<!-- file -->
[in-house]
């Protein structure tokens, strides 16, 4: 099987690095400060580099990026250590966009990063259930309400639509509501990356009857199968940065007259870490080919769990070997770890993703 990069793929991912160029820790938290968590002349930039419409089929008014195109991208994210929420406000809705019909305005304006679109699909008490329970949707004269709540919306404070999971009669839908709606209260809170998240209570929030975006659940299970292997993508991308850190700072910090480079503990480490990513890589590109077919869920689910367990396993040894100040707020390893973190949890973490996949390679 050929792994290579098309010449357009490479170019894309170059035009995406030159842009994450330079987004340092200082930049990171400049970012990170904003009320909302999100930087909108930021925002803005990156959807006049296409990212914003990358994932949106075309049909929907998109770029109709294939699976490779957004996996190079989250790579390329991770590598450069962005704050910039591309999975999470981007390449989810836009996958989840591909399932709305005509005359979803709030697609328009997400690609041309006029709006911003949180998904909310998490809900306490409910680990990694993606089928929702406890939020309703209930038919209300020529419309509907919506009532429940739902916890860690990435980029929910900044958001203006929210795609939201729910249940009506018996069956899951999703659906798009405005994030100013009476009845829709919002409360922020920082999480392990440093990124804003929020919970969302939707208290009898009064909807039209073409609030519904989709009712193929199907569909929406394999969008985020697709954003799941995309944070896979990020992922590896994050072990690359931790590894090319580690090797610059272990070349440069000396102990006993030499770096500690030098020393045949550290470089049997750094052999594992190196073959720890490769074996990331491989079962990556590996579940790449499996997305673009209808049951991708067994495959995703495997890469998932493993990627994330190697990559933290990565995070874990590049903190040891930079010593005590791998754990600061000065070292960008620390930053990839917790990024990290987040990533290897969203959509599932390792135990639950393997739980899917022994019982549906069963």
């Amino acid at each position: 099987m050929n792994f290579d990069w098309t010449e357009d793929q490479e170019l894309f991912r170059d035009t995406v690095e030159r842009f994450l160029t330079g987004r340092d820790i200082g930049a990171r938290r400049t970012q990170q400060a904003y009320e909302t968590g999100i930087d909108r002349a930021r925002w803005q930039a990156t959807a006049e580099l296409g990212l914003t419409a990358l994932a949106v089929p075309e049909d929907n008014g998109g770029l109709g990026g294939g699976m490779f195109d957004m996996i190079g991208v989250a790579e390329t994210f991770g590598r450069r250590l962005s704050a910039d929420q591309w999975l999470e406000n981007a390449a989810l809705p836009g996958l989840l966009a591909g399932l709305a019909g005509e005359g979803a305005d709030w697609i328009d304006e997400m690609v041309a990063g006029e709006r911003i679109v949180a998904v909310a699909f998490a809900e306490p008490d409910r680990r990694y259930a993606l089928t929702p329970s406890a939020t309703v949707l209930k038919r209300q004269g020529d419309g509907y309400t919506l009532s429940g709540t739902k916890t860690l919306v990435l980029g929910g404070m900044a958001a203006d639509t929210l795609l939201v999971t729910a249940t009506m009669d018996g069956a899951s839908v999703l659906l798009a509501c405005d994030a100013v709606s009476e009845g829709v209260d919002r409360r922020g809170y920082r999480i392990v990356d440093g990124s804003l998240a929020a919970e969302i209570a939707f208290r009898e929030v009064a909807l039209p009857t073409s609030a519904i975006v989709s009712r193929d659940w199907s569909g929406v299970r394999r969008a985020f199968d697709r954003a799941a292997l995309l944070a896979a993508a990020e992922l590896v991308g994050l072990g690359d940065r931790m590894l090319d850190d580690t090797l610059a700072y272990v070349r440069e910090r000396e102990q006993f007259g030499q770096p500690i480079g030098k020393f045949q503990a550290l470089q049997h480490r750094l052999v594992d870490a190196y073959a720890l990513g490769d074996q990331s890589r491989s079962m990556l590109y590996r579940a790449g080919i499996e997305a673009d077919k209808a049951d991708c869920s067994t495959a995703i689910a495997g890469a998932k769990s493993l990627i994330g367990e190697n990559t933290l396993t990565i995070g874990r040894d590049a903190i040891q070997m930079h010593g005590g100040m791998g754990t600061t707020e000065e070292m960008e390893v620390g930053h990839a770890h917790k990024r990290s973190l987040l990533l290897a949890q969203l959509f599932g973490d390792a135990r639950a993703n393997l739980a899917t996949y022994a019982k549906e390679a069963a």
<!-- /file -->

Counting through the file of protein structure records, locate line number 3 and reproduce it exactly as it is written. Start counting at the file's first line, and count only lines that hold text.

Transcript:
């Amino acid at each position: 099987m050929n792994f290579d990069w098309t010449e357009d793929q490479e170019l894309f991912r170059d035009t995406v690095e030159r842009f994450l160029t330079g987004r340092d820790i200082g930049a990171r938290r400049t970012q990170q400060a904003y009320e909302t968590g999100i930087d909108r002349a930021r925002w803005q930039a990156t959807a006049e580099l296409g990212l914003t419409a990358l994932a949106v089929p075309e049909d929907n008014g998109g770029l109709g990026g294939g699976m490779f195109d957004m996996i190079g991208v989250a790579e390329t994210f991770g590598r450069r250590l962005s704050a910039d929420q591309w999975l999470e406000n981007a390449a989810l809705p836009g996958l989840l966009a591909g399932l709305a019909g005509e005359g979803a305005d709030w697609i328009d304006e997400m690609v041309a990063g006029e709006r911003i679109v949180a998904v909310a699909f998490a809900e306490p008490d409910r680990r990694y259930a993606l089928t929702p329970s406890a939020t309703v949707l209930k038919r209300q004269g020529d419309g509907y309400t919506l009532s429940g709540t739902k916890t860690l919306v990435l980029g929910g404070m900044a958001a203006d639509t929210l795609l939201v999971t729910a249940t009506m009669d018996g069956a899951s839908v999703l659906l798009a509501c405005d994030a100013v709606s009476e009845g829709v209260d919002r409360r922020g809170y920082r999480i392990v990356d440093g990124s804003l998240a929020a919970e969302i209570a939707f208290r009898e929030v009064a909807l039209p009857t073409s609030a519904i975006v989709s009712r193929d659940w199907s569909g929406v299970r394999r969008a985020f199968d697709r954003a799941a292997l995309l944070a896979a993508a990020e992922l590896v991308g994050l072990g690359d940065r931790m590894l090319d850190d580690t090797l610059a700072y272990v070349r440069e910090r000396e102990q006993f007259g030499q770096p500690i480079g030098k020393f045949q503990a550290l470089q049997h480490r750094l052999v594992d870490a190196y073959a720890l990513g490769d074996q990331s890589r491989s079962m990556l590109y590996r579940a790449g080919i499996e997305a673009d077919k209808a049951d991708c869920s067994t495959a995703i689910a495997g890469a998932k769990s493993l990627i994330g367990e190697n990559t933290l396993t990565i995070g874990r040894d590049a903190i040891q070997m930079h010593g005590g100040m791998g754990t600061t707020e000065e070292m960008e390893v620390g930053h990839a770890h917790k990024r990290s973190l987040l990533l290897a949890q969203l959509f599932g973490d390792a135990r639950a993703n393997l739980a899917t996949y022994a019982k549906e390679a069963a």